Albertsons Ditches Self-Checkout in Favor of Human Contact
Business and Management
Submitted By nkemtoh
Albertsons ditches self-checkout in favor of human contact
1. The presence of self-service checkout lanes and or service employees are part of the physical surroundings in Albertson’s store atmosphere, or environment.
a) Using the Typology of Service Environments in Fig. 13-2, describe where Albertsons would be positioned within the grid.
A typical shopping trip to Albertsons is relatively short in duration and may serve both utilitarian and hedonic motives. Consumers require food, but they may also enjoy the shopping experience and the feelings they associate with the service. Thus, the average Albertson’s shopping trip is most likely in the top row, center cell of the typology.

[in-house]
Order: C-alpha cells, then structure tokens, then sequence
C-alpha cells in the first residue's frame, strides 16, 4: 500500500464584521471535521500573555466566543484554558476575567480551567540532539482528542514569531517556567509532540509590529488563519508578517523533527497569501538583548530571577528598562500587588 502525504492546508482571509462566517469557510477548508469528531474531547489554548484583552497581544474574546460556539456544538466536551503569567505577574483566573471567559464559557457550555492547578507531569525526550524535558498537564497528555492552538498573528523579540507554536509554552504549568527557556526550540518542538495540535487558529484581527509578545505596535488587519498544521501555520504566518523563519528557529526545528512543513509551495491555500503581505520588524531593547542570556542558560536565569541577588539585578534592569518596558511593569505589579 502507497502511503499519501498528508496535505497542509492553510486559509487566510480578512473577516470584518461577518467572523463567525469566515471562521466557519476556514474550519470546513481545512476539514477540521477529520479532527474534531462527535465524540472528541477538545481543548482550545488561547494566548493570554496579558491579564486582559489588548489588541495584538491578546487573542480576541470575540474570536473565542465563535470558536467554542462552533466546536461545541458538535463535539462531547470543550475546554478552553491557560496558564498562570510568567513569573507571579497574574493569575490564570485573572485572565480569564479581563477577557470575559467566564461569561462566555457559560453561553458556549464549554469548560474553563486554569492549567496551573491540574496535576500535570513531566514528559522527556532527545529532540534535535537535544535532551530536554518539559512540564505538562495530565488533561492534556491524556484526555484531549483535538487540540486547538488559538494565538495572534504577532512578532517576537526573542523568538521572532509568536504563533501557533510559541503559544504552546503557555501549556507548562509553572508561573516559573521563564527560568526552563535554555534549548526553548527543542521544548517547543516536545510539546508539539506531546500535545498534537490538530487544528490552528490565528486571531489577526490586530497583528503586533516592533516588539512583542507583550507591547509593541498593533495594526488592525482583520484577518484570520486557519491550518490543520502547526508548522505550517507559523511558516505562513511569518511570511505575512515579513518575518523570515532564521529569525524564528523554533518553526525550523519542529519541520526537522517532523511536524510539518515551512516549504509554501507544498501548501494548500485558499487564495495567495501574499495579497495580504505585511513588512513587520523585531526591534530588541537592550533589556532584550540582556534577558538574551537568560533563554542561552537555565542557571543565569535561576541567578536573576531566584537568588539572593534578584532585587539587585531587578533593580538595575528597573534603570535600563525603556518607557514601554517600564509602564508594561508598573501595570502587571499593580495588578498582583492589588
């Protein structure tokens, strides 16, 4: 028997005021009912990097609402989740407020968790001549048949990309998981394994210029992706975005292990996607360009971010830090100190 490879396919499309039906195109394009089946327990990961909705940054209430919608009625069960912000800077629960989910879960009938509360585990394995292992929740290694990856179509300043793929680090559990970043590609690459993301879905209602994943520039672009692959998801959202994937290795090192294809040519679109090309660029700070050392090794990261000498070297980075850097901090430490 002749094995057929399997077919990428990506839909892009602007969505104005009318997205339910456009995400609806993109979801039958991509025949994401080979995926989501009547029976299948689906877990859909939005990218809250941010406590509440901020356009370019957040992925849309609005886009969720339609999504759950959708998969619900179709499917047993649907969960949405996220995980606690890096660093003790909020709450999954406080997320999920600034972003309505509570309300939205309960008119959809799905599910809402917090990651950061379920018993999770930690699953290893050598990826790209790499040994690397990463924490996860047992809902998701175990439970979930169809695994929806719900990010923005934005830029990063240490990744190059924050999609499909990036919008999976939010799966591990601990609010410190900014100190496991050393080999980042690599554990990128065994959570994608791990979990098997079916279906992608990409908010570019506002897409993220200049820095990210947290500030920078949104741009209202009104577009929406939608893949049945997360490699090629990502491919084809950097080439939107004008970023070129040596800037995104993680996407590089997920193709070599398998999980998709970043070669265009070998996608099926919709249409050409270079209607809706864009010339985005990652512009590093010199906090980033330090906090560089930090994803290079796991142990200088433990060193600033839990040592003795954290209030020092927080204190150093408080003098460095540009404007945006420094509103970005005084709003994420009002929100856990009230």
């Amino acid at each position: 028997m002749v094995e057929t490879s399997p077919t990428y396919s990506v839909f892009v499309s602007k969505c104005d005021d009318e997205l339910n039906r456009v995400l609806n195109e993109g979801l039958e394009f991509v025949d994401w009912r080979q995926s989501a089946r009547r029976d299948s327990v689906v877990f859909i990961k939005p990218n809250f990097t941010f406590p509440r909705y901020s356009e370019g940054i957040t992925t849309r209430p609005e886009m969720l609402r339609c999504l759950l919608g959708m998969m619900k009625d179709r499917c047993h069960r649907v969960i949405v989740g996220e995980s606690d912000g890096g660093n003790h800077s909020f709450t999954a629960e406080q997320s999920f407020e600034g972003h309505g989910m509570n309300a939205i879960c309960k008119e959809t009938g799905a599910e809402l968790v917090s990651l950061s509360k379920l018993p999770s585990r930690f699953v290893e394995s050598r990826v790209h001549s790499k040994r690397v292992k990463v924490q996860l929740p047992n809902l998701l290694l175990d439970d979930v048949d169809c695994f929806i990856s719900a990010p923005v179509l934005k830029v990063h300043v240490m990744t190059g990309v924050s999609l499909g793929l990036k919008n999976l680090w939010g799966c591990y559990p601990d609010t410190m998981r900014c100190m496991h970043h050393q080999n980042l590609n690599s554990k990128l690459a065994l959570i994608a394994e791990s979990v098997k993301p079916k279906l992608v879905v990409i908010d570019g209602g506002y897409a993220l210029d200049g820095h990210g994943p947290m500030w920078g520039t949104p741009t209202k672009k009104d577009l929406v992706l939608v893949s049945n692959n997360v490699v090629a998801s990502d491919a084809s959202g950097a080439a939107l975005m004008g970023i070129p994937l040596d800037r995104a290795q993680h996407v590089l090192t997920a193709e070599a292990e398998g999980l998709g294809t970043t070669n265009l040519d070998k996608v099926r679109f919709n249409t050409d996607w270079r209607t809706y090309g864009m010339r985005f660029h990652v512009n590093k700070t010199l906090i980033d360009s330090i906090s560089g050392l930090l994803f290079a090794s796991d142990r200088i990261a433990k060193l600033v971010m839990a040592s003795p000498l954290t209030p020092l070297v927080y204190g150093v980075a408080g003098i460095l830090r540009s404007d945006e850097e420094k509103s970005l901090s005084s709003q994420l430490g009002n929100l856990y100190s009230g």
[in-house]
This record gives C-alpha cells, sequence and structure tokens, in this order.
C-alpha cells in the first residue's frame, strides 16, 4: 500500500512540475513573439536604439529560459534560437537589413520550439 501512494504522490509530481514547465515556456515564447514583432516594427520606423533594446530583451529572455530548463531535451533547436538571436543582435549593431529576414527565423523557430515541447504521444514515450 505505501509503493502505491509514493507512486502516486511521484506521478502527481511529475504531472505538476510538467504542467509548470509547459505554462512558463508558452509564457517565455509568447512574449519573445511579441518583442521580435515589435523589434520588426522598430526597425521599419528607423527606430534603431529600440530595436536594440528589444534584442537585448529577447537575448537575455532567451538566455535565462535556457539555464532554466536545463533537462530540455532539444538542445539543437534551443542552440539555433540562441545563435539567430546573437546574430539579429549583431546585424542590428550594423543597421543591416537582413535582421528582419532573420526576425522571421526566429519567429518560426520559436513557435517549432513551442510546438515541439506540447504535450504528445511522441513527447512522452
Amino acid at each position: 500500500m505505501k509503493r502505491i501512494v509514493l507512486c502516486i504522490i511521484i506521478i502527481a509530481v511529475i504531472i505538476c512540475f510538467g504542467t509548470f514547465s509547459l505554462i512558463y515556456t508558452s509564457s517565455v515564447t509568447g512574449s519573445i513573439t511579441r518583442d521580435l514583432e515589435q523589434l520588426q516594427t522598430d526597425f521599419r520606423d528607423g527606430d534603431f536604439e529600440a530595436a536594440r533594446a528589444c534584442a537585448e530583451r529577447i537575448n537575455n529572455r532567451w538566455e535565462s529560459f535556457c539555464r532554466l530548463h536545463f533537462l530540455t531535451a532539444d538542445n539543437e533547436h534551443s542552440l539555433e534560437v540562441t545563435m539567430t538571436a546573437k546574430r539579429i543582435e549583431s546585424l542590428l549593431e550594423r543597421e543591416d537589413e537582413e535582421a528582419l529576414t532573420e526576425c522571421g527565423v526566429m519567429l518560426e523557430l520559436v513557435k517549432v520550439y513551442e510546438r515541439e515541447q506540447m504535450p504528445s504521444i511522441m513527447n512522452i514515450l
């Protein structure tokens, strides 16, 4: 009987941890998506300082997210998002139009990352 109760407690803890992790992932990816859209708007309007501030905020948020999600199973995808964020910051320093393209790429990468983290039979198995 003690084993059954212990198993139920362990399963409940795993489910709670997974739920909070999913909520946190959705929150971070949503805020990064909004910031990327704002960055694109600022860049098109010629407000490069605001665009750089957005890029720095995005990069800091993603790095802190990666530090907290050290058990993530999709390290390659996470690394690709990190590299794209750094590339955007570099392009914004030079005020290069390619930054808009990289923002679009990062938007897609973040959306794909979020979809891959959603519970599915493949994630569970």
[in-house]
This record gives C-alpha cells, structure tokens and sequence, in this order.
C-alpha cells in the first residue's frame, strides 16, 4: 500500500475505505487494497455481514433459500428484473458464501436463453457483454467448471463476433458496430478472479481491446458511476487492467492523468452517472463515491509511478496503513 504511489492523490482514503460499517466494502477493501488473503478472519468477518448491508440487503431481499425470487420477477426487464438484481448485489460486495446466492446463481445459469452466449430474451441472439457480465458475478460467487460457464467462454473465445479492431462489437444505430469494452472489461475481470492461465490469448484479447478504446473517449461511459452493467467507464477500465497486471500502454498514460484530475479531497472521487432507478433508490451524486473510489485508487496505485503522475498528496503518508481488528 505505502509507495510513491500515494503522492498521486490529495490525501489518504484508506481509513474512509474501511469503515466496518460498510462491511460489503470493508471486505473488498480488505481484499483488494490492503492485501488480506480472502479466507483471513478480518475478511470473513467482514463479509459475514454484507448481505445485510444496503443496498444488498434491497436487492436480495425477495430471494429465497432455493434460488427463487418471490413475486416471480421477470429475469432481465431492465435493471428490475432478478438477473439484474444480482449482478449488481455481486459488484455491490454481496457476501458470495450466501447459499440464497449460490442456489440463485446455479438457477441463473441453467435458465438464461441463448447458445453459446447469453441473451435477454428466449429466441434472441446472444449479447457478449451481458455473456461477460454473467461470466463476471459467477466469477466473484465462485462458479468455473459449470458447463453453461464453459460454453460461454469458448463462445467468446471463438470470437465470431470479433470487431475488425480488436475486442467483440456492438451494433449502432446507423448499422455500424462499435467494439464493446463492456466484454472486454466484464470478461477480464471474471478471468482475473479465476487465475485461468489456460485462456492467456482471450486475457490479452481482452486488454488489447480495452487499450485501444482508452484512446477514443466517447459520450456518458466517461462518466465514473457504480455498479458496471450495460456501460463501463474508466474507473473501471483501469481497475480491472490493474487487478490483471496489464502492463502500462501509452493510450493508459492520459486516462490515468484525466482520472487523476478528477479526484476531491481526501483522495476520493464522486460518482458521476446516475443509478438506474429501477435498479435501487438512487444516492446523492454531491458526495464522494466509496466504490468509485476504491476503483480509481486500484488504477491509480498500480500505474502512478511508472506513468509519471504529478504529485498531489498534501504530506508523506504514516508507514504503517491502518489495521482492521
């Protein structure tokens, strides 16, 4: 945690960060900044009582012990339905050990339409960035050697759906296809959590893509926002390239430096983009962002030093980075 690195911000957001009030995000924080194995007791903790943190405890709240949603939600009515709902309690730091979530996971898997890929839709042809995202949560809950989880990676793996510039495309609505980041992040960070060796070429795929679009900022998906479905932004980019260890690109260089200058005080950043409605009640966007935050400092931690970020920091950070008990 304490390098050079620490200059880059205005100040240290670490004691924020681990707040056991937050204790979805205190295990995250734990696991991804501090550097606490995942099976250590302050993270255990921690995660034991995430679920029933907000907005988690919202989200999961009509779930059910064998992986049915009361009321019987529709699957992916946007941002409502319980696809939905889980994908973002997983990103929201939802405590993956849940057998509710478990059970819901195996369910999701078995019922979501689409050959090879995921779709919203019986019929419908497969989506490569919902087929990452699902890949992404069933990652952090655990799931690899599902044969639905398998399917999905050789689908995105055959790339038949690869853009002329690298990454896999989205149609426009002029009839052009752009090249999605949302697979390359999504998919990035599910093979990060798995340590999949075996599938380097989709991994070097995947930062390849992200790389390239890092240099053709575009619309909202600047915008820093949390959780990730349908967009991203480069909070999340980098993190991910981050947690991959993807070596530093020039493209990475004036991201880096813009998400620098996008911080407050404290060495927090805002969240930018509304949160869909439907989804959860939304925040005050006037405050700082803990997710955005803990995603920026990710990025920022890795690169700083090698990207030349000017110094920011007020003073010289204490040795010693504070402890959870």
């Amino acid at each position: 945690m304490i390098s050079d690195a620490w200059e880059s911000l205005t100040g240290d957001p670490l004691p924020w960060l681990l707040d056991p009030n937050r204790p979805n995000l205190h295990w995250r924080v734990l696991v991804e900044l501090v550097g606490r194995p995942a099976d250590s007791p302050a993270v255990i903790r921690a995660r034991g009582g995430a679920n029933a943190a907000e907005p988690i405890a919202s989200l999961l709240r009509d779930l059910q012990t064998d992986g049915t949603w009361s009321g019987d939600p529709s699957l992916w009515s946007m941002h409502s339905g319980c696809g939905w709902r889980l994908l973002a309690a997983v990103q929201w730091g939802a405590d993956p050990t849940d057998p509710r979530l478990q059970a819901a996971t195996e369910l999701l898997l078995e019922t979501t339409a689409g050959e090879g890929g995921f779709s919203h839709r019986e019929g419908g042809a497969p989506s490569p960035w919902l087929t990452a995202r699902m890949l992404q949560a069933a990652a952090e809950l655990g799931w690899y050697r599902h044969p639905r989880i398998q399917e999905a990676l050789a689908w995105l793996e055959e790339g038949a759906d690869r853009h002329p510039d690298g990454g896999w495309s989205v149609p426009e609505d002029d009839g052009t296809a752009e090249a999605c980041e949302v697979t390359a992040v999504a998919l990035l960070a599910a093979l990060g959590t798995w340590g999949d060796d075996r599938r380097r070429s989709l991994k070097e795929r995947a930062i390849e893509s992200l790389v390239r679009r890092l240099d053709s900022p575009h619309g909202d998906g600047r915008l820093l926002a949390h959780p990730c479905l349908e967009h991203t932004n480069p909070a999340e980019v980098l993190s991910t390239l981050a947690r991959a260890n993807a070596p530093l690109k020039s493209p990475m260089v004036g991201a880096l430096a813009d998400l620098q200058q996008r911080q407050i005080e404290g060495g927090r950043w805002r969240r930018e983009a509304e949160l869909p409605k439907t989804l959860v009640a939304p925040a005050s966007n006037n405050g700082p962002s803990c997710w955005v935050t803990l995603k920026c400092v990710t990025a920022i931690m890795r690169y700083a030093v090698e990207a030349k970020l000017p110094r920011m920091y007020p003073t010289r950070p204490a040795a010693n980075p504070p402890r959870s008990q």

b) Does having more human contact and fewer self-checkout lanes influence Albertsons’ position?
Having more human contact could satisfy social needs and influence customers’ behavior by transforming the service environment into a social surrounding. Therefore, this increased social aspect may lead to more hedonic, social motives being satisfied. Albertsons’ with more human contact may shift their position on the typology to the right (toward the hedonic end of the spectrum).
2. Chapter 17 discusses the relationship between involvement, sales personnel, and the likelihood of self-service. Cashiers are a basic form of sales personnel. Describe Albertsons service environment in terms of involvement and the appropriateness of sales personnel versus self-service.
According to the text, self-service is predominant in low-involvement purchases, and the likelihood of a salesperson increases as involvement increases. Grocery shopping can be a routine and low-involvement activity, like buying milk, or a highly involving activity, such as planning a holiday meal. Cashiers who are knowledgeable about food and cooking can build rapport with customers and are especially helpful for the...